If you’re an avid reader like me, you probably have a pile of digital or hardcopy books on your nightstand. While keeping up with my reading can be a challenge, an engaging book can still capture and hold my attention late into the night.
Since I love a good story, a tweet from ACR RFS Chair Daniel Ortiz, MD, recently caught my eye. Dr Ortiz tweeted, “Successful groups devote a surprising amount of time telling their own story, reminding each other precisely what they stand for — then repeat it ad infinitum.” The quote was from The Culture Code: The Secrets of Highly Successful Groups, a book by Daniel Coyle.
At the ACR, we have long recognized the importance of telling the stories of what we stand for, and I’m delighted that a collection of these powerful stories accompanies this month’s Bulletin. I hope they’ll find their way onto your nightstand and that you’ll share them widely.
In this issue, and in the accompanying Imaging 3.0® case study supplement, you’ll read about radiologists like Melissa M. Chen, MD, Christie M. Malayil Lincoln, MD, and Ryan K. Lee, MD, MBA, who are leading change by demonstrating the value of appropriate imaging and collaborating with referring physicians. You’ll be inspired by the journey of Sabiha Raoof, MD, who drew from her experiences with a devastating breast cancer diagnosis to become a health system leader and patient advocate.
I encourage trainees to consider the work of David C. Mihal, MD, who enabled patients to review their results with a radiologist during his residency. Shlomit A. Goldberg-Stein, MD, conducted foundational work to engage her colleagues in the transition to structured reporting. Samir H. Patel, MD, FACR, undertook a creative approach to recognizing the value of non-interpretive work. These are all compelling examples of how we can adapt as a profession for the good of the patients we serve. Finally, if you haven’t watched the Imaging 3.0 case study video about Elkhart General Hospital’s patient-centered thoracic oncology clinic (also an initiative of Dr. Patel’s), I encourage you to check it out at acr.org/PatientForward. It’s incredibly moving.
When we started the Imaging 3.0 initiative back in 2012, we could not have imagined that we would collect over 100 stories of radiologists who are enabling more patient-centered, high-value imaging care. I can’t imagine how difficult it must have been for our Imaging 3.0 staff team to select just seven for this supplement, and I hope you’ll check out the many others available. I salute the work of all of you who, with your colleagues, have submitted your stories to inspire our community.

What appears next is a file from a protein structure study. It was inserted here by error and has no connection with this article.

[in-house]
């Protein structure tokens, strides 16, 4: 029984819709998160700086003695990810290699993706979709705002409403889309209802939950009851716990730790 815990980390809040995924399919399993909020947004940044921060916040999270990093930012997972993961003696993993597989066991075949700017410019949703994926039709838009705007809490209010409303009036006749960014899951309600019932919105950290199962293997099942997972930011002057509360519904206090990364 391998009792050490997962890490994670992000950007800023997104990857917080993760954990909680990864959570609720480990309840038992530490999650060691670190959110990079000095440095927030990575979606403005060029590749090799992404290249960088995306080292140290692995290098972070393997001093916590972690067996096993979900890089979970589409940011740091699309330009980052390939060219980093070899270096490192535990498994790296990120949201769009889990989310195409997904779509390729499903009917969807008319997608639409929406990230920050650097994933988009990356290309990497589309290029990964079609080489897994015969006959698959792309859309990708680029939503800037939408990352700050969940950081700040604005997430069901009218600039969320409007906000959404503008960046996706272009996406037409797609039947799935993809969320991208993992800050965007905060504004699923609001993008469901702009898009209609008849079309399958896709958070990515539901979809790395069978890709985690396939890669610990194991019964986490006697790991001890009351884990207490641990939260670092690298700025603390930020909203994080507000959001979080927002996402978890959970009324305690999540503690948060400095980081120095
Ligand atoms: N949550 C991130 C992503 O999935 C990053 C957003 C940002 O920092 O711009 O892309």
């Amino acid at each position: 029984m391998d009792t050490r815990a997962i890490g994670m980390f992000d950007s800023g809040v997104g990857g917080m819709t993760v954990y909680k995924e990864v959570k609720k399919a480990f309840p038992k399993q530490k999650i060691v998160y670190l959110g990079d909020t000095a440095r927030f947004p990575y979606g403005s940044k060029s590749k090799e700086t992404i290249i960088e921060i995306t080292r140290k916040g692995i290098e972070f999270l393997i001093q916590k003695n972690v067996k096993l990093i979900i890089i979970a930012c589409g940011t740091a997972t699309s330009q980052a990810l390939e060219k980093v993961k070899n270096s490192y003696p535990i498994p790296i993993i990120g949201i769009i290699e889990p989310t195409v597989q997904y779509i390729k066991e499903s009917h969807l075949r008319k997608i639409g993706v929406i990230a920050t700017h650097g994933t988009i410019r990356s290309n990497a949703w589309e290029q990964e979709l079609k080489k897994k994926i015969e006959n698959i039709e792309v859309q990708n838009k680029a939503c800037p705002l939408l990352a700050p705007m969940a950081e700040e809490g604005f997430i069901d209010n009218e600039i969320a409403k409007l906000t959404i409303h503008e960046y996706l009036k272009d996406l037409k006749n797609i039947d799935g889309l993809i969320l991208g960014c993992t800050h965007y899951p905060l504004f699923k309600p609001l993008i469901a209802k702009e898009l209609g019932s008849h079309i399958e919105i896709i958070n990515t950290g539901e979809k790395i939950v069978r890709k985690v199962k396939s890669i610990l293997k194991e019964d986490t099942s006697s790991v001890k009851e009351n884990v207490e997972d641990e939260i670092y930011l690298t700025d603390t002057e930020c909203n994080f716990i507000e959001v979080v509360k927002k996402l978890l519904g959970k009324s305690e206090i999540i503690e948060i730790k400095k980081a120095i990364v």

While some of the threats we faced at the beginning of this project are unchanged, others (like the disruptive opportunities of AI) were barely on the horizon then. The lesson I take from this is that our core purpose must remain constant. The stories we tell must clearly articulate ACR’s core values of Leadership, Integrity, Quality, and Innovation. Those themes must endure even as our stories evolve.
Branding is a concept that some are uncomfortable applying to medicine. However, to me, our brand is how we articulate what we stand for and the stories we tell about what’s important to us. As branding expert Rosemarie Ryan said at the 2016 ACR Annual Meeting, “Invest in your story and the experience around it. That’s what creates true differentiation, meaning, and value, for you and your patient… that is what I call a brand.”
Our brand assumes critical importance when we have to counter misinformation about the value of mammography screening or try to convince CMS to pay for CT colonography. Our brand and the authenticity of our values are key to our ability to counter opposition from other physician groups to the implementation of the PAMA mandate. The stories we tell about our commitment to our patients are essential to our work on enabling appropriate data science solutions through the ACR’s Data Science Institute™. Those stories remind us of our sacred oath to those we serve and, yes, we must repeat them ad infinitum.